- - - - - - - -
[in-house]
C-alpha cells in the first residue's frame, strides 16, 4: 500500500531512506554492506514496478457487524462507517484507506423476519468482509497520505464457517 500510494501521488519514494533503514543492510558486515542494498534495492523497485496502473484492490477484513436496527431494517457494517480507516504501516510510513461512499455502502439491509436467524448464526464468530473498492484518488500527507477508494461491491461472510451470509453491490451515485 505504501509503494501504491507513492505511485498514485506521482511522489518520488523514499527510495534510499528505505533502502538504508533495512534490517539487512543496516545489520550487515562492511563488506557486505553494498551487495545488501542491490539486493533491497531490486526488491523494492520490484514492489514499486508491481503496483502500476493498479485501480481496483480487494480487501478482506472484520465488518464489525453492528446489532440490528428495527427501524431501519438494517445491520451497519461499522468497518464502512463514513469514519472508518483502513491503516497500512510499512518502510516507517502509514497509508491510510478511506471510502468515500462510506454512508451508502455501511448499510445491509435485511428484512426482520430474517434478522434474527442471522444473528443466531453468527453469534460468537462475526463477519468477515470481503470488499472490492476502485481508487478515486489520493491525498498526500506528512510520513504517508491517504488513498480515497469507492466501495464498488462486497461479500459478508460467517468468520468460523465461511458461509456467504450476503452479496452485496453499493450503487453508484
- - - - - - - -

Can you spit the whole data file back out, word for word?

[in-house]
C-alpha cells in the first residue's frame, strides 16, 4: 500500500531512506554492506514496478457487524462507517484507506423476519468482509497520505464457517 500510494501521488519514494533503514543492510558486515542494498534495492523497485496502473484492490477484513436496527431494517457494517480507516504501516510510513461512499455502502439491509436467524448464526464468530473498492484518488500527507477508494461491491461472510451470509453491490451515485 505504501509503494501504491507513492505511485498514485506521482511522489518520488523514499527510495534510499528505505533502502538504508533495512534490517539487512543496516545489520550487515562492511563488506557486505553494498551487495545488501542491490539486493533491497531490486526488491523494492520490484514492489514499486508491481503496483502500476493498479485501480481496483480487494480487501478482506472484520465488518464489525453492528446489532440490528428495527427501524431501519438494517445491520451497519461499522468497518464502512463514513469514519472508518483502513491503516497500512510499512518502510516507517502509514497509508491510510478511506471510502468515500462510506454512508451508502455501511448499510445491509435485511428484512426482520430474517434478522434474527442471522444473528443466531453468527453469534460468537462475526463477519468477515470481503470488499472490492476502485481508487478515486489520493491525498498526500506528512510520513504517508491517504488513498480515497469507492466501495464498488462486497461479500459478508460467517468468520468460523465461511458461509456467504450476503452479496452485496453499493450503487453508484